Nicaragua has only a small group of professionals with high qualifications in each sphere of government. Part of this sector works outside of Nicaragua or in the private sector, which reduces even more the personnel pool for the state. With each change of regime people are excluded because of political discrimination, although their knowledge is often later contracted through consultant work. Thus, public administration periodically loses the most qualified personnel, along with their knowledge and experience.

Treating changes in administration as changes in regime also means the almost total discontinuation of the previous government's policies, however successful they may have been, and their replacement with new policies, often only after long formulation periods. This produces periodic policy gaps, causing losses of the benefits that could be derived from consistent policies applied with perseverance over time periods that allow maturation.

Institutional systems are also discontinued. Two concrete and related examples suffice: First, when the FSLN took power, the Central Bank was the elite institution of national public administration, since Somoza had concentrated the bulk of the elements needed to run an economy there. The Sandinista government decided to create a Planning Ministry and transfer the Central Bank's Economic Studies Unit??the heart of economic policy?making??into it. This was a highly qualified elite unit, blessed with special benefits and full of people with doctorates and other degrees from the United States. The transfer led to a clash between different organizational cultures and within two years the Economic Studies Unit had been completely disarticulated. In the process, the Planning Ministry lost the capacity to do national accounting with a computerized data base, which it only regained at the end of the 1980s, with support from a United Nations project.

Second, with the change in 1990, the new government abolished the Planning Ministry, redistributing some of its functions among different ministries. It also abolished the planning divisions of other ministries. In the first years of the Chamorro administration, it was bad even to use the word "planning." As that official position became over?ideologized, the international financial institutions themselves urged the government to use a medium?term planning framework for the annual public investment plan and develop sectoral policies and plans to the same end, so that foreign cooperation and national efforts could be adjusted to these frameworks.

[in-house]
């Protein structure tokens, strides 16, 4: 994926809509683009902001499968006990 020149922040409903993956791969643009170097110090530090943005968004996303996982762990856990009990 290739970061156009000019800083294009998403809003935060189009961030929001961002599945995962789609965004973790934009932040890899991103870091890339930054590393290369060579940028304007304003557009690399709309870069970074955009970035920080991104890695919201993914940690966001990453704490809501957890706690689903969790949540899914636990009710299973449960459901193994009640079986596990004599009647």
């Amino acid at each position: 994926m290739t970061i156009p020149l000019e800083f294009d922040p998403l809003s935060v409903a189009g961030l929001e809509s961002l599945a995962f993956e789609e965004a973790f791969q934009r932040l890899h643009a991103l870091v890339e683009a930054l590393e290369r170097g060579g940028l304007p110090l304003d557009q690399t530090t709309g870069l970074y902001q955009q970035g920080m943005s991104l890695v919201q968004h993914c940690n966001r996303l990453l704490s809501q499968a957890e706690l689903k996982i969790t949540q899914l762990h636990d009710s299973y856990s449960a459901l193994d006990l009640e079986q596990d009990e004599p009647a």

Thus, because of highly ideologized mentalities, both the Sandinista and Chamorro governments committed the same error in the same country in a period of ten years. In both cases they lost several years of ability to formulate and implement national economic policies.

Institutional feudalism is still a reality. The Somocista regime was characterized by virtually autonomous ministries that decided their own policies and managed their own systems. The only exception was any issue that directly affected Somoza family interests, which were all centralized in the Presidency.

One of the Sandinistas' most critical administrative problems was "institutional feudalism." Ministries and other institutions were grouped under different FSLN leaders, who managed them very independently and in some cases actively sought absolute sovereignty for their operations. Daily functioning was dominated by this institutional feudalism, which was only overcome during the revolution's extraordinary mobilizations.

Violeta Chamorro's government is criticized for the dispersion and lack of discipline of its ministries and other official entities, incoherence in policy formulation and implementation and policy gaps that no institution concerns itself with.

Given the existence of the same phenomenon in three governments with such different characteristics, it can be hypothesized that we are in the presence of another characteristic of traditional political culture. Its base is caudillismo and the difficulty of having more than one leader in the same institution, which even leads to creating new institutions just to accommodate the caudillos.

Too Much Ideology, Not Enough Management. Somocismo had no articulated ideology, but it did have dynastic political loyalties. These values formed the back bone of government and were more powerful than institutions themselves. This explains why both the government and the National Guard virtually fell apart with Anastasio Somoza Debayle's departure from the country in 1979. Without Somoza at the head, the power apparatus could not function.

One of the Sandinista government's main cohering forces was precisely its ideology, which encompassed the government, armed forces, official party and Sandinista?controlled mass organizations. This ideology was what allowed the unification of diverse Sandinista groups for the huge mobilizations of the 1980s. It was not public , which was weak and relatively disarticulated, just like today, but rather the combination of diverse forces and the synergy among them that permitted Sandinismo to achieve its great objectives: the literacy crusade, health campaigns, voluntary work, crop harvesting and above all, the multiple collective efforts associated with the war. That tremendous mobilizing ability was based on unconventional resources: social organization, local participation, leadership, fraternity, solidarity and a high priority for the common good.